Category Archives: Family-arity

Father of a Weirdo

Standard

 

My son is a weirdo, and that depends hugely on your level of self-consciousness. He does weird noises when he is uncomfortable, he wears hats cause they make him feel safe, and he is obsessed with wearing pjs. They need to be included into our daily program, so if I were to say “first we go to the nursery, then mom will pick you up, and you will go home,” he will quickly reply “and I can wear my pf8de9d05b50fe9828313a4044fcda665ajama?”

If a drop of water comes on his t-shirt, including a tear if he were crying, he throws a fit to have it changed, cause anything wet irritates him, but he is obsessed with having baths, sometimes even twice a day, the irony I know! He doesn’t know how to deal with attention, so he makes sounds, faces, gestures and grunts in public. He is a 4 year old, acting like a 4 year old. I find myself at times pressuring him to stop acting like so, and the words leaving my lips, impulsively, are “stop that, or people will laugh at you”.

Reflecting back at my childhood, a lesson I learned sometime around high school, and one as old as the hills: trendiness is coinage in popularity Read the rest of this entry

The Sunrise

Standard

A few days ago we returned from our annual, short, uninterrupted, family trip. It’s a trip we take around this time of the year, where it is only father, mother and children. No sights to see, no family to visit. This year we went to a resort that faces the Indian Ocean eastwards. A scarcity, since most Middle Eastern cities face the west or north. Waking up before dawn is common when the winter sun rises later, and especially since all five of us were in one room. We made our way to the beach to watch the sunrise, something that in my 32 years of life I saw only once some 14 years ago. For the rest of the day I took my children everywhere they wanted, and did anything they felt like doing. We slid down water slides and jumped over waves in the cold sea. We took a short boat ride, we played arcades in the kid’s area, we ate junk food for lunch and enjoyed sugary drinks poolside. Everything they wanted, we did.

For our children, this is considered somewhat of a big deal, since my wife and I try to raise our kids on what is less; of everything except emotion and attention, and quite honestly, for kids, what more do they need? Yes, this can dwell on the boarders of extremism, and perhaps knocks gently on the doors of stinginess, but generally speaking, those who have less in life are the ones that are happier Read the rest of this entry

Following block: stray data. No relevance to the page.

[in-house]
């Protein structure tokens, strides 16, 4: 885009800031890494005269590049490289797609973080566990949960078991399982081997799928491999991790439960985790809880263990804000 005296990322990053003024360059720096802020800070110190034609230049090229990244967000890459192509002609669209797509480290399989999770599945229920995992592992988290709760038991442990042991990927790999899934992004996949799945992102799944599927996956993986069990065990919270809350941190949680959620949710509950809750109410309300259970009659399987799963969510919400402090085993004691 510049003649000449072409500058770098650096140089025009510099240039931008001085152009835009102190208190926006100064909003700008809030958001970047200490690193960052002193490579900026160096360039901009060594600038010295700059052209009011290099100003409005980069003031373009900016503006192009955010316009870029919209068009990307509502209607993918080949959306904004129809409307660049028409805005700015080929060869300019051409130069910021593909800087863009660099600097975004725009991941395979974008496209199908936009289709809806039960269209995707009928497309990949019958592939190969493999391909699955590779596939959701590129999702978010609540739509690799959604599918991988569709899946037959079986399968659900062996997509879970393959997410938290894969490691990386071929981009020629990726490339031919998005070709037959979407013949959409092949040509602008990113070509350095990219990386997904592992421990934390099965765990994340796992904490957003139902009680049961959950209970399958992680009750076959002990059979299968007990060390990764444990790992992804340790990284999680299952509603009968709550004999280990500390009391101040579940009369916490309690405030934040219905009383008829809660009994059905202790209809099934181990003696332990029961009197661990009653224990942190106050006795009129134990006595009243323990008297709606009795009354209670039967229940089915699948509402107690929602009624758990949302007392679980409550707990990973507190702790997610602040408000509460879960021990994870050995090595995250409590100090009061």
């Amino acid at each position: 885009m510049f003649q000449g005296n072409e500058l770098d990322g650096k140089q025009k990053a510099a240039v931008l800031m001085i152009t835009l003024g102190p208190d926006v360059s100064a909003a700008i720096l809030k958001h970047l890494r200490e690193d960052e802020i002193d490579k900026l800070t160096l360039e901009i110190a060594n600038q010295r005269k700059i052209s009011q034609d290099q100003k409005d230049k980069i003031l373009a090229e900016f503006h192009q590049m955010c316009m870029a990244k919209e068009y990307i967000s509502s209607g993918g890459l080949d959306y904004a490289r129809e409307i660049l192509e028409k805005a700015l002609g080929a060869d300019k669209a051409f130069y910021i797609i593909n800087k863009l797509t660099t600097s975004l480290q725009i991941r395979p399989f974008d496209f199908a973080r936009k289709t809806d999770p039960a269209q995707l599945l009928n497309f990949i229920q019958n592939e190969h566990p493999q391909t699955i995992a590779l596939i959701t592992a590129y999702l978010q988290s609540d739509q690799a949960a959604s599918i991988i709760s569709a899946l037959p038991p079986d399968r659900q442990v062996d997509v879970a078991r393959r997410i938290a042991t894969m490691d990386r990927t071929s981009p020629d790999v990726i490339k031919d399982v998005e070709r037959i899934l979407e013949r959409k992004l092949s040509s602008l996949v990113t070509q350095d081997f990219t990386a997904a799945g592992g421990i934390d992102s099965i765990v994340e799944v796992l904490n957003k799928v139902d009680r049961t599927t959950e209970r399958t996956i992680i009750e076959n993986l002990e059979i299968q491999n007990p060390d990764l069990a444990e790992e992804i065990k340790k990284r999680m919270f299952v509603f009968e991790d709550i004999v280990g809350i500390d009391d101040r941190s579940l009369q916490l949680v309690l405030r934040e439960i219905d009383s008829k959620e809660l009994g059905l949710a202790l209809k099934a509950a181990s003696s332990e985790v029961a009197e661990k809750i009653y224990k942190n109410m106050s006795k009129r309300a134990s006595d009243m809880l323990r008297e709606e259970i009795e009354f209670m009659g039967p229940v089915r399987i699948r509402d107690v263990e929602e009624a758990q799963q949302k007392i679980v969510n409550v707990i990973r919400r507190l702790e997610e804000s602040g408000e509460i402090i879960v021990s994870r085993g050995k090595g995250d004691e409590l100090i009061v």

The Last of The Grandparents (Part I)

Standard

The Day My Palestine Died

My grandparents were born in Palestine. All four of them. They lived there, got married there and had children there. They lived through the British Mandate of the region, revolted on it, got beaten down, witnessed the migration of Jews, saw the Jews revolt on the British Mandate, saw the British Mandate allowing it to happen and then withdrawing from Palestine. It was too theatrical to be considered a coincidence.

They never ceased talking about it though. Throughout their lives, Palestine was always on their minds. They would talk like they left yesterday, and that they will return tomorrow. I would hear them always say “May God return us to our homeland in peace.” Read the rest of this entry

Dear Karam,

Standard

I want you to know that your parents have tried everything they could so you do not end up being born in Iran. Nothing racists towards the country, but they felt being a Palestinian with a Syrian issued Travel Document born in Tehran will be a limiting factor to your movement.

We live in tough times with a lot of nations playing a game that most of us don’t understand, but leave us from that; I don’t really understand politics to care much about it. See your maternal grandfather, may God have mercy on his soul, had faith in the nation. When a certain lion was forming the Ministry of Electricity in the country your grandfather lived in after being dispersed from Palestine, your grandfather’s position at that time was to facilitate the planning done by a German company to the laying of the country’s electric power grid. They were so impressed with your grandfather’s capabilities that they offered him a position in their plant in Germany. A government employee to the Ministry of Electricity didn’t make much in those days, but he refused to leave, because he had faith. Read the rest of this entry